Just I wonder why the range is given with the my sql data types. I define a table with a field name "id" and the data type is "int(2)". I inserted the value to the field "id" as "123456".This is accepted and stored. So what is the use of giving the range.

Thanks in advance.


For INT and other numeric types that attribute only specifies the display width.

See Numeric Type Attributes in the MySQL documentation:

MySQL supports an extension for optionally specifying the display width of integer data types in parentheses following the base keyword for the type. For example, INT(4) specifies an INT with a display width of four digits. This optional display width may be used by applications to display integer values having a width less than the width specified for the column by left-padding them with spaces. (That is, this width is present in the metadata returned with result sets. Whether it is used or not is up to the application.)

The display width does not constrain the range of values that can be stored in the column. Nor does it prevent values wider than the column display width from being displayed correctly. For example, a column specified as SMALLINT(3) has the usual SMALLINT range of -32768 to 32767, and values outside the range permitted by three digits are displayed in full using more than three digits.

  • Dear WhiteFang34, Thanks for your reply. I found some data in your given link. Still I couldn't get the reason of giving the range. Could you please clear me. – A.C.Balaji Apr 6 '11 at 6:51
  • I got it, but the doubt is, for this purpose(display width) why don't we do that in programming language itself ? – A.C.Balaji Apr 6 '11 at 6:56
  • That is a good question. It seems to only be there for programs like the command line client. Other programs can optionally use it. – WhiteFang34 Apr 6 '11 at 6:59
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    But for the types "varchar" and "char", it is mean to the range only,not just about the display width ? – A.C.Balaji Apr 6 '11 at 7:05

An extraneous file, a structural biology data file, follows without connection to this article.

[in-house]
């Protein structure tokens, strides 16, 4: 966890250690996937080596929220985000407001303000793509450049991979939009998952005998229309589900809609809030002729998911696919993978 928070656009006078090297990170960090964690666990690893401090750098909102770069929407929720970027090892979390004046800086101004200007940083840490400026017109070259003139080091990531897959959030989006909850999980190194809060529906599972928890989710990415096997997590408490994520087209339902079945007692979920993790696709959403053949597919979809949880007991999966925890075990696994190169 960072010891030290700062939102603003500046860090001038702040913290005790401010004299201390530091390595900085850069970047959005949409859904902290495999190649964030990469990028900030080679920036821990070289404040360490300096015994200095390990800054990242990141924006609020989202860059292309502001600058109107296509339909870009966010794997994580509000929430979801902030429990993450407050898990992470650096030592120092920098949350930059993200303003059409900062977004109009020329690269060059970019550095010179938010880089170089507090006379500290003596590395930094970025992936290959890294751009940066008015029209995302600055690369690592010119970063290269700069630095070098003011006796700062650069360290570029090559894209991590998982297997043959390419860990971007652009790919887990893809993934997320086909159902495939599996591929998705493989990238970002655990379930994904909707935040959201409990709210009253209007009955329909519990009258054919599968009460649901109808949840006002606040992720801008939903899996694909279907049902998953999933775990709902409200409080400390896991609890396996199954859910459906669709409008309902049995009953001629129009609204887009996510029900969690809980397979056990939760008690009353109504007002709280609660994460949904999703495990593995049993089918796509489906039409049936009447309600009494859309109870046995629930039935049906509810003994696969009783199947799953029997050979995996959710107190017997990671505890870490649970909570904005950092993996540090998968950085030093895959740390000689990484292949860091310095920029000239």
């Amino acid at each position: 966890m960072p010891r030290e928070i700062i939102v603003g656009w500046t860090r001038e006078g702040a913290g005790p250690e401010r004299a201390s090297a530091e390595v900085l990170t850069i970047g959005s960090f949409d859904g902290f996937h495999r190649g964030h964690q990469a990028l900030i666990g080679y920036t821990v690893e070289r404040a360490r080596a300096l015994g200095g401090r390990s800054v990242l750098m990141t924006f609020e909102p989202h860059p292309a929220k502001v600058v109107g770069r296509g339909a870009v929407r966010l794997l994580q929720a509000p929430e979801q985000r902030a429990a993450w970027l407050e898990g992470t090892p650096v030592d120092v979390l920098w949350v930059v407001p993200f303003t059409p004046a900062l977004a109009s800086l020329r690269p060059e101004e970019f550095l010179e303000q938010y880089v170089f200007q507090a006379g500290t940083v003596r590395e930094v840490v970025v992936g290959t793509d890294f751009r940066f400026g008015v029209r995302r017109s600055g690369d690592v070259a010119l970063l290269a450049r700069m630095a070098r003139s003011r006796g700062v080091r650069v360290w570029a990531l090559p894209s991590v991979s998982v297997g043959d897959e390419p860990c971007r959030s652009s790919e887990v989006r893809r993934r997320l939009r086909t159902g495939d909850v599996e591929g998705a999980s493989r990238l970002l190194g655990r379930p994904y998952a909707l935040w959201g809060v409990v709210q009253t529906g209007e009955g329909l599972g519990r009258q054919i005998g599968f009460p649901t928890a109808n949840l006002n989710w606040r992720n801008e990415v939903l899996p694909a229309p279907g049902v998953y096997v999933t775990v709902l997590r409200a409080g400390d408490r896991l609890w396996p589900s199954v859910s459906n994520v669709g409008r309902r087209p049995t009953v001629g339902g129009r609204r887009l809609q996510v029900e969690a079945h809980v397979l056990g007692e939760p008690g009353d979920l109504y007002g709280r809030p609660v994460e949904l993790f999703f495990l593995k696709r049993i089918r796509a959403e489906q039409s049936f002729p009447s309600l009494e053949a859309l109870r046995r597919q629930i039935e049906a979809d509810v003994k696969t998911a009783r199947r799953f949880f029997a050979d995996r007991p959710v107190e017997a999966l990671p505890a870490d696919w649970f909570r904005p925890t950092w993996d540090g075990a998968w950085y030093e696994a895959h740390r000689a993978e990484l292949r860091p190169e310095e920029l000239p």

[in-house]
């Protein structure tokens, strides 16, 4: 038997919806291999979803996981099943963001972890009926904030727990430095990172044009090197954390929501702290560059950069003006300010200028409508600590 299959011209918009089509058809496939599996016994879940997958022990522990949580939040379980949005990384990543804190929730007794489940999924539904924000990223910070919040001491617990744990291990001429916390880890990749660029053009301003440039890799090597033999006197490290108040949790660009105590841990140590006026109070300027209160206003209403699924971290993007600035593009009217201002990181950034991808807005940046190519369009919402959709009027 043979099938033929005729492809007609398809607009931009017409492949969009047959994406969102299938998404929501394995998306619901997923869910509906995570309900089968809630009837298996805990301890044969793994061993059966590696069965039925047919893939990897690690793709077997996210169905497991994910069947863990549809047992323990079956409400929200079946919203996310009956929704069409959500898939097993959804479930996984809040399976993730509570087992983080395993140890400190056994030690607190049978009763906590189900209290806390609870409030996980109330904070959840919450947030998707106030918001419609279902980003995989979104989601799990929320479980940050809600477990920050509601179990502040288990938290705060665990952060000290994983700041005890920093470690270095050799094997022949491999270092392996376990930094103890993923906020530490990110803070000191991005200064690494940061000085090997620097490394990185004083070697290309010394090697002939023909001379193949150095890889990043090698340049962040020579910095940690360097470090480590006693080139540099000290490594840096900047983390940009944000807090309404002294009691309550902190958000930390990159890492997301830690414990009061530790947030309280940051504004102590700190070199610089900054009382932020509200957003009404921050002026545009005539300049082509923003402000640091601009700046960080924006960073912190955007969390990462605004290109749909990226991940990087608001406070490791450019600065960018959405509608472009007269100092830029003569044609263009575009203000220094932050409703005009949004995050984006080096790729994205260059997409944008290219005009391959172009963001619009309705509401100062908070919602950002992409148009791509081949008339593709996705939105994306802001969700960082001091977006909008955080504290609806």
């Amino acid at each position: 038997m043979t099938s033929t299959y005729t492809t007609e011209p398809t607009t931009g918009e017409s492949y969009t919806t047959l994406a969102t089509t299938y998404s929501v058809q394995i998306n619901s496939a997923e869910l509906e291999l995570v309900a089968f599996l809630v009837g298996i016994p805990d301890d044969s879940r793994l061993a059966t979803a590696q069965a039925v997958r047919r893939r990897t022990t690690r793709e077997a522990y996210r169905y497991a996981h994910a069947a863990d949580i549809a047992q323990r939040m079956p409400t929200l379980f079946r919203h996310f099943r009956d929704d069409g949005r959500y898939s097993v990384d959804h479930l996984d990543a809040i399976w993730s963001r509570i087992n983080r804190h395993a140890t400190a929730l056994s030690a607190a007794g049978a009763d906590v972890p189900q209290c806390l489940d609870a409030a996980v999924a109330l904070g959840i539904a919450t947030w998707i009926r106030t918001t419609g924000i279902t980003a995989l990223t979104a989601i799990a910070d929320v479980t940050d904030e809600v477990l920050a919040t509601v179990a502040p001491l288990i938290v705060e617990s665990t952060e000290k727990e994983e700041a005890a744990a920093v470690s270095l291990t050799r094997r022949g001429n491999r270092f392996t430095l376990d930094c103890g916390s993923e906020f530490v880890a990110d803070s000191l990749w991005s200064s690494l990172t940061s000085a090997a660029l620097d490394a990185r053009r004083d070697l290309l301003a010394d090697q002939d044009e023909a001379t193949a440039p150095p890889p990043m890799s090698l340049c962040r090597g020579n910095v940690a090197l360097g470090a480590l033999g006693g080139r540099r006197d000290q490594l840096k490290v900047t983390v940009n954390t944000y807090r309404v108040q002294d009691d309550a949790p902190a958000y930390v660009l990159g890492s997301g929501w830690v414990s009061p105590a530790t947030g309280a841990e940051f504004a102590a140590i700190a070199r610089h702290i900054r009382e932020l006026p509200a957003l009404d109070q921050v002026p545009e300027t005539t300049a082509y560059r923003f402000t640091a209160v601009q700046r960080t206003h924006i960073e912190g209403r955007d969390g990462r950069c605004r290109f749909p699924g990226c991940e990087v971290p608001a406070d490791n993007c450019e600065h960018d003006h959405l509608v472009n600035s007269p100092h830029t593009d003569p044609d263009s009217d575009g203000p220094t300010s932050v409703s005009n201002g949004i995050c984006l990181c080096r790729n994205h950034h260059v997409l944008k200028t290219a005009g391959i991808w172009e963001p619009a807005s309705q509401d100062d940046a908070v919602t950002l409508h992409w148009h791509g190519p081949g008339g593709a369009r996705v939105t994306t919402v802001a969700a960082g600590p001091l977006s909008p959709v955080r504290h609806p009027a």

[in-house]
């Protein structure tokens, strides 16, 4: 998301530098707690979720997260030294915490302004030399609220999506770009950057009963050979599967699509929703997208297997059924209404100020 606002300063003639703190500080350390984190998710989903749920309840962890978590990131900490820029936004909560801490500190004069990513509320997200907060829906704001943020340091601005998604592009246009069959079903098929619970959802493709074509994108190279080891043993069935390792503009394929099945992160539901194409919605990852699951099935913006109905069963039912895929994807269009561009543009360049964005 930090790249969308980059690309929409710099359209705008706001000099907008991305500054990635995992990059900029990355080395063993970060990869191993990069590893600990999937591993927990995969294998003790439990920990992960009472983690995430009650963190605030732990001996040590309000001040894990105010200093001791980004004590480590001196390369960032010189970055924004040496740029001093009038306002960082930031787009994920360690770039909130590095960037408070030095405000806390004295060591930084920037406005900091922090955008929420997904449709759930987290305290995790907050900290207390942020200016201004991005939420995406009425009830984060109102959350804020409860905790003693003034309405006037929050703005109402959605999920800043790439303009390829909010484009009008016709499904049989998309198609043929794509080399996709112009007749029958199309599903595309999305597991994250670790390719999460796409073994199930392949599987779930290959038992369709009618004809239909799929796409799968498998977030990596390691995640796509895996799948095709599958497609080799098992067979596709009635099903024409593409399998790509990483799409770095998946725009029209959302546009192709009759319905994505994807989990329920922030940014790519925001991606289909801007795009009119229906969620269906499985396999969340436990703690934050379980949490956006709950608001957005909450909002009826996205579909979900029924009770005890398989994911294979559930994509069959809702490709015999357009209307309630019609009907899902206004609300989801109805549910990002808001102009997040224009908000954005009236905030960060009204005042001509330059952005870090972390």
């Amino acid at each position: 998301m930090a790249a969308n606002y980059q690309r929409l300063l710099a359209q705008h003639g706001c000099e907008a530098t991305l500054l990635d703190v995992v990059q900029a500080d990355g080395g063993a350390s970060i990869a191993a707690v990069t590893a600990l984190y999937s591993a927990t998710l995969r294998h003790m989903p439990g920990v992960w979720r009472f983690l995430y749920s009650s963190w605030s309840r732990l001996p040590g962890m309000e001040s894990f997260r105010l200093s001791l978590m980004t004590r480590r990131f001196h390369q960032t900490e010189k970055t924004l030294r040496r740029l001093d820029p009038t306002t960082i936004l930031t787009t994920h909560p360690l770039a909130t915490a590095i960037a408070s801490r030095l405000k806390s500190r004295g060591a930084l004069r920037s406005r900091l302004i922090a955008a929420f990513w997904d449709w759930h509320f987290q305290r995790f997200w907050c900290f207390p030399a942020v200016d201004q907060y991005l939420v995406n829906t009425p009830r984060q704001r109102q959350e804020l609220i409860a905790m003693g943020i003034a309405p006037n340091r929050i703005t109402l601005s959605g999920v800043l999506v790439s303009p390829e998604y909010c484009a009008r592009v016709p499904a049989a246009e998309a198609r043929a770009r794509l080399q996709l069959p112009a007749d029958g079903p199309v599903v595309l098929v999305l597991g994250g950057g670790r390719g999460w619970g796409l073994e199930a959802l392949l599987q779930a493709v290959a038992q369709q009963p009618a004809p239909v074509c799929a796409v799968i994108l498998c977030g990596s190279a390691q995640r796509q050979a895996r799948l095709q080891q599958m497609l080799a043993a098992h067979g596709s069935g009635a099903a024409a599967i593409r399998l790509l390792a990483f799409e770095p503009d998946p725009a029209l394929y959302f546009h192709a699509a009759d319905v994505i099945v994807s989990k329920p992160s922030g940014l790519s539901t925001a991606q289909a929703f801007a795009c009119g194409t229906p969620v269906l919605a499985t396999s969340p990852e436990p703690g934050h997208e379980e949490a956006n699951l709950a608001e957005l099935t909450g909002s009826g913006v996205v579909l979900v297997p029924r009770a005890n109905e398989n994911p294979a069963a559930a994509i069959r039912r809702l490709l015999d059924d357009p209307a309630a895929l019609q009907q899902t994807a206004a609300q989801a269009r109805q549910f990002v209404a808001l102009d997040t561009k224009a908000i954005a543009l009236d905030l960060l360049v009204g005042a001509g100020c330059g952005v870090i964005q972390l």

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    Yeah for VARCHAR and CHAR it specifies the length. For DECIMAL it does actually affect the precision before and after the decimal point. It's not always used the same. – WhiteFang34 Apr 6 '11 at 7:08

The optional display width specifier (for integer data types) is only applicable when using zerofill and has nothing to do with the internal size (in bytes) of the integer data type.


drop table if exists foo;
create table foo
bar smallint(4) unsigned zerofill not null default 0

insert into foo (bar) values (781),(727);

select * from foo;
| bar       |
|      0781 |
|      0727 |

More importantly, what you should be thinking about is whether your integer data types should be signed or unsigned e.g.

create table users
user_id int not null auto_increment primary key, -- -2147483648 to 2147483647


create table users
user_id int unsigned not null auto_increment primary key, -- 0 to 4294967295

So, which is it to be - unsigned or signed ??

Hope this helps :)


The (2) doesn't define the size of the integer. It's just number of digits to display in some tools - I'm not sure of the details. The size of an integer is determined by whether it's INT, TINYINT, SMALLINT, MEDIUMINT, or BIGINT.


As far as I know, when you define INT(2) (where maximum value is 4), you are allocating in memory 2 bits, but if you insert value, which is bigger, then 4, MySQL will request more memory from system.

So INT(2) means allocate at least 2 bits for storing this value, if value bigger, then you specified (INT(2)), DBMS will request memory ones again to request this memory. This is no good for performance reason to request memory twice, that's why better to allocate for column more space.

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